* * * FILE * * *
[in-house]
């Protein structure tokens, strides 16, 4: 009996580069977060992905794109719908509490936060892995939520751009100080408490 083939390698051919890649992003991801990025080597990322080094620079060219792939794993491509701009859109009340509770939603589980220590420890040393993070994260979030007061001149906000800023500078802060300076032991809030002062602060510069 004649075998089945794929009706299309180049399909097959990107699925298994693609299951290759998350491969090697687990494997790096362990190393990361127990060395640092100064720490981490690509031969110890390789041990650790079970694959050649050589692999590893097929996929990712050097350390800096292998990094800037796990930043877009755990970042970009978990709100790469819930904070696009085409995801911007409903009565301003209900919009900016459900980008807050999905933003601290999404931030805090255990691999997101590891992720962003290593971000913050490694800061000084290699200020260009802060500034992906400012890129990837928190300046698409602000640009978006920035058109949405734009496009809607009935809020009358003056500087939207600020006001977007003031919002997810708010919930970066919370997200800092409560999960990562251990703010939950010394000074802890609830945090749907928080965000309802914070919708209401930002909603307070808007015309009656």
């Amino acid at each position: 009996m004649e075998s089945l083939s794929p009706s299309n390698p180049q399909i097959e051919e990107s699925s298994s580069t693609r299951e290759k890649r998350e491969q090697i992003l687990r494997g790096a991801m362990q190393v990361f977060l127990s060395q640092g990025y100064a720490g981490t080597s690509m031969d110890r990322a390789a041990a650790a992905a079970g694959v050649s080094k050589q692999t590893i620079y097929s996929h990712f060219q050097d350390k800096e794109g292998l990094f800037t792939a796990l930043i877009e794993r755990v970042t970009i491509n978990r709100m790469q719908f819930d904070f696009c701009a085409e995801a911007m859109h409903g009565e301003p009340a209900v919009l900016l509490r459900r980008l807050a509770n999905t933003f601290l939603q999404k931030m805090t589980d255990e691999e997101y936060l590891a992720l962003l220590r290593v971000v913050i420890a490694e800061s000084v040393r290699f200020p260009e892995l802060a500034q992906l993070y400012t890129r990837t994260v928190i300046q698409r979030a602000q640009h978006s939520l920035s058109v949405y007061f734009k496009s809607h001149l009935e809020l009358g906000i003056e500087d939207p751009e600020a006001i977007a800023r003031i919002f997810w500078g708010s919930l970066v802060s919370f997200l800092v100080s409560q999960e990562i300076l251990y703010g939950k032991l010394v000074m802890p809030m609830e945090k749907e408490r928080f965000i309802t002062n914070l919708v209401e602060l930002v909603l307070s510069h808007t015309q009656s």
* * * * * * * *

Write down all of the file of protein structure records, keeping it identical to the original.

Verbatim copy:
[in-house]
């Protein structure tokens, strides 16, 4: 009996580069977060992905794109719908509490936060892995939520751009100080408490 083939390698051919890649992003991801990025080597990322080094620079060219792939794993491509701009859109009340509770939603589980220590420890040393993070994260979030007061001149906000800023500078802060300076032991809030002062602060510069 004649075998089945794929009706299309180049399909097959990107699925298994693609299951290759998350491969090697687990494997790096362990190393990361127990060395640092100064720490981490690509031969110890390789041990650790079970694959050649050589692999590893097929996929990712050097350390800096292998990094800037796990930043877009755990970042970009978990709100790469819930904070696009085409995801911007409903009565301003209900919009900016459900980008807050999905933003601290999404931030805090255990691999997101590891992720962003290593971000913050490694800061000084290699200020260009802060500034992906400012890129990837928190300046698409602000640009978006920035058109949405734009496009809607009935809020009358003056500087939207600020006001977007003031919002997810708010919930970066919370997200800092409560999960990562251990703010939950010394000074802890609830945090749907928080965000309802914070919708209401930002909603307070808007015309009656």
């Amino acid at each position: 009996m004649e075998s089945l083939s794929p009706s299309n390698p180049q399909i097959e051919e990107s699925s298994s580069t693609r299951e290759k890649r998350e491969q090697i992003l687990r494997g790096a991801m362990q190393v990361f977060l127990s060395q640092g990025y100064a720490g981490t080597s690509m031969d110890r990322a390789a041990a650790a992905a079970g694959v050649s080094k050589q692999t590893i620079y097929s996929h990712f060219q050097d350390k800096e794109g292998l990094f800037t792939a796990l930043i877009e794993r755990v970042t970009i491509n978990r709100m790469q719908f819930d904070f696009c701009a085409e995801a911007m859109h409903g009565e301003p009340a209900v919009l900016l509490r459900r980008l807050a509770n999905t933003f601290l939603q999404k931030m805090t589980d255990e691999e997101y936060l590891a992720l962003l220590r290593v971000v913050i420890a490694e800061s000084v040393r290699f200020p260009e892995l802060a500034q992906l993070y400012t890129r990837t994260v928190i300046q698409r979030a602000q640009h978006s939520l920035s058109v949405y007061f734009k496009s809607h001149l009935e809020l009358g906000i003056e500087d939207p751009e600020a006001i977007a800023r003031i919002f997810w500078g708010s919930l970066v802060s919370f997200l800092v100080s409560q999960e990562i300076l251990y703010g939950k032991l010394v000074m802890p809030m609830e945090k749907e408490r928080f965000i309802t002062n914070l919708v209401e602060l930002v909603l307070s510069h808007t015309q009656s």